Cisco Cius Tablet is Slated for Larger Models Next Year
posted Sunday Dec 4, 2011 by Jon Wurm
With all the news about new tablets constantly bombarding us, it's no surprise that Cisco's own tablet, the Cius, would get lost in the clutter of white noise and dessert treats that are iOS and Android devices. The Cius is also running with Android but Cisco's unique experience is largely ingrained on a deeper level that breeds some interesting and exciting usability in what I would designate a hardcore enterprise tablet. RIM and HP should take note.
Cisco's goal with the Cius is to "Redefine the way you work," by allowing employees to stay connected, reduce costs and increase productivity. Staying connected involves ubiquitous connectivity over Ethernet (With Cius docking station), 802.11 WiFi, 3G/4G and Bluetooth. Increasing productivity, refers to their AppHQ store which is a Cisco suite of apps that are tested to be sound and are secured from end to end. Cisco collaborative applications like Quad, Jabber and WebEx Meeting Center offer one touch functionality because they are not bolt-ons to the Android system, they are ingrained much more deeply. Something else worth nothing about AppHQ is that businesses can develop their own apps and create their own app suites within AppHQ, essentially allowing them to have a personal sub-app store within AppHQ. These applications are also subject to scrutiny by Cicso to ensure integrity and security, so they seem to be taking the whole security thing seriously. Another highlight of their product, that goes in-line with productivity and connectivity, is their Virtual Experience Infrastructure. To find out what VEI means for you and what Cisco has in store for the Cius, read on after the break.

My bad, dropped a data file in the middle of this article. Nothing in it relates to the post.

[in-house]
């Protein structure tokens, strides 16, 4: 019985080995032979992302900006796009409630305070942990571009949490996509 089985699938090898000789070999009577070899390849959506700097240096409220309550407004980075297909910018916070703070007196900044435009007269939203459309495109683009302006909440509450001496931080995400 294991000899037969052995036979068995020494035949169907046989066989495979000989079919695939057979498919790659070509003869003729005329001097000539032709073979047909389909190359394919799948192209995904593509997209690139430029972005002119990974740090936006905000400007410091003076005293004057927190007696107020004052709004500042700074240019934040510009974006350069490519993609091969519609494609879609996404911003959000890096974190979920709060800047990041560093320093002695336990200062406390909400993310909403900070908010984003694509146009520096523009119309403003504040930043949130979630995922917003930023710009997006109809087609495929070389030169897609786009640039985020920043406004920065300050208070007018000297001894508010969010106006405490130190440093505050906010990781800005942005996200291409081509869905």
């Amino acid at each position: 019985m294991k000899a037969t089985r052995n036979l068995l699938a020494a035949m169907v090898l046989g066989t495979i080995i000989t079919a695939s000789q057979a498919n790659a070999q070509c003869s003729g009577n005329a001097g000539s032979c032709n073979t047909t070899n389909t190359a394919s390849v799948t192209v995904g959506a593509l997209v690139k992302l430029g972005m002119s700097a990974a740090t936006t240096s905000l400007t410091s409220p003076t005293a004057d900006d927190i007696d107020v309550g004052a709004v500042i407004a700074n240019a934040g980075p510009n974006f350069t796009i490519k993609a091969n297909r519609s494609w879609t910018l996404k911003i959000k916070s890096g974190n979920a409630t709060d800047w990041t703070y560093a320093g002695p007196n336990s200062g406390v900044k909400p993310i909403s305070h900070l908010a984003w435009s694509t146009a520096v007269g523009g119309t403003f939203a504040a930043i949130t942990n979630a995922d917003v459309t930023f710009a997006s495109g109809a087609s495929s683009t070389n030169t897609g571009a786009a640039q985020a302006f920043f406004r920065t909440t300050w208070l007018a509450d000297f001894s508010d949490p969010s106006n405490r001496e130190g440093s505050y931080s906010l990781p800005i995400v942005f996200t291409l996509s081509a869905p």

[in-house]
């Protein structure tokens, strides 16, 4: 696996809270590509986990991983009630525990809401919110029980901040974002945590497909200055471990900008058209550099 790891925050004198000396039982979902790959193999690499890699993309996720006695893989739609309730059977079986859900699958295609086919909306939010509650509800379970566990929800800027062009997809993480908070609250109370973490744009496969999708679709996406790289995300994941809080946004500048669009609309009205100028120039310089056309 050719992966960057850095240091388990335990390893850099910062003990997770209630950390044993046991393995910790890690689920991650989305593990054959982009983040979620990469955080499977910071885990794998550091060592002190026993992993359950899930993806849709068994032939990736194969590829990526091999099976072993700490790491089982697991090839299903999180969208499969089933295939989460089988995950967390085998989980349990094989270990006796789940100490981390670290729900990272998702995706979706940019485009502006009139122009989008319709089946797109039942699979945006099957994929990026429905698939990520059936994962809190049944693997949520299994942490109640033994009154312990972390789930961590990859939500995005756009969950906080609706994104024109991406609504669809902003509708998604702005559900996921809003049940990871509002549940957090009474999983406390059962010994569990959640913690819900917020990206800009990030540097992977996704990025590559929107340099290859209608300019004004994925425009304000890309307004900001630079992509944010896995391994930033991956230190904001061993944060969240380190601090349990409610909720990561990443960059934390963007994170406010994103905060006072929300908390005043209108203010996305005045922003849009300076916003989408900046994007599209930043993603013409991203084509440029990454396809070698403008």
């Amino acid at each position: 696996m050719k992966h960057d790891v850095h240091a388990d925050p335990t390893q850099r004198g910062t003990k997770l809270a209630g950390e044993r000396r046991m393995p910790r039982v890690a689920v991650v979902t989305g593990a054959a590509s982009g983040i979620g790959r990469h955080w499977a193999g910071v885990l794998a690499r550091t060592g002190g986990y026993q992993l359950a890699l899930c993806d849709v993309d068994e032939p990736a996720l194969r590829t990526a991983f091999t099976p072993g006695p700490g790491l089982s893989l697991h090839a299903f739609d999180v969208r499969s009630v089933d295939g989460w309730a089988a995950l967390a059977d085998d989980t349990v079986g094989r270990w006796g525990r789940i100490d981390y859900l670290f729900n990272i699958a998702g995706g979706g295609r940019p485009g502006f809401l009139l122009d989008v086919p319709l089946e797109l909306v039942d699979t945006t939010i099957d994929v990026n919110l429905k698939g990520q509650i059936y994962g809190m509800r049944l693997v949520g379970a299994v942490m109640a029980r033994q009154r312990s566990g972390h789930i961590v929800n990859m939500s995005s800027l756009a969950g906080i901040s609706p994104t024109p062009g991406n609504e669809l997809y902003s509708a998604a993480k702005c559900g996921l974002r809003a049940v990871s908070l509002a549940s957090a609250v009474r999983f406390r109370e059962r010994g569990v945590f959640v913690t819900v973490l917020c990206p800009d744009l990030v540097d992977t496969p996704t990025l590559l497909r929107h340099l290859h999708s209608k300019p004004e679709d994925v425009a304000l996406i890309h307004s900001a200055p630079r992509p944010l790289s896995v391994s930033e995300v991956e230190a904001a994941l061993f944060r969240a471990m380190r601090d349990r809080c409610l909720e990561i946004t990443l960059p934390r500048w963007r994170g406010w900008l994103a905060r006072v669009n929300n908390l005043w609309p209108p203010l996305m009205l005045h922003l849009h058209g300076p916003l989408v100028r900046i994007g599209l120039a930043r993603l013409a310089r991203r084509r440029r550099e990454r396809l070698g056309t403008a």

This is a pretty big deal and, as far as I know, Cisco is the only company that currently offers virtualization of thin clients on their devices besides HP's Slate 2. This means that with Cius and VEI you can run a Windows virtual desktop on your Android tablet... and that is pretty damn useful even if using anything else besides Windows 8 and webOS on a tablet is painful. Currently the Cius has been available at the Playbook size but, unlike RIM, they don't intend to leave you hanging at a mere 7 inches.
There has been a lot of research done into various sizes but they seem to be leaning toward 10-11 inches for the next version. A form-factor hasn't been decided yet but they are making the leap from Android 2.2 to 4.0 which is a more tablet appropriate version of Android. Besides an expressed need for a larger screen by their customers, Chuck Fontana, director of Cius product management at Cisco says that larger screens fall in-line with the Cius's purpose of being and "endpoint device."
Some people don't want a device that's more mobile, they want something that's an endpoint that's both a videophone and a virtual desktop.
The current Cius is only about 6 months old and is priced at $725. There is no information about price points for the larger devices as of yet but if Cisco can stay in that range they should be able to destroy HP's Slate 2 tablet and steal away what little business BlackBerry has left.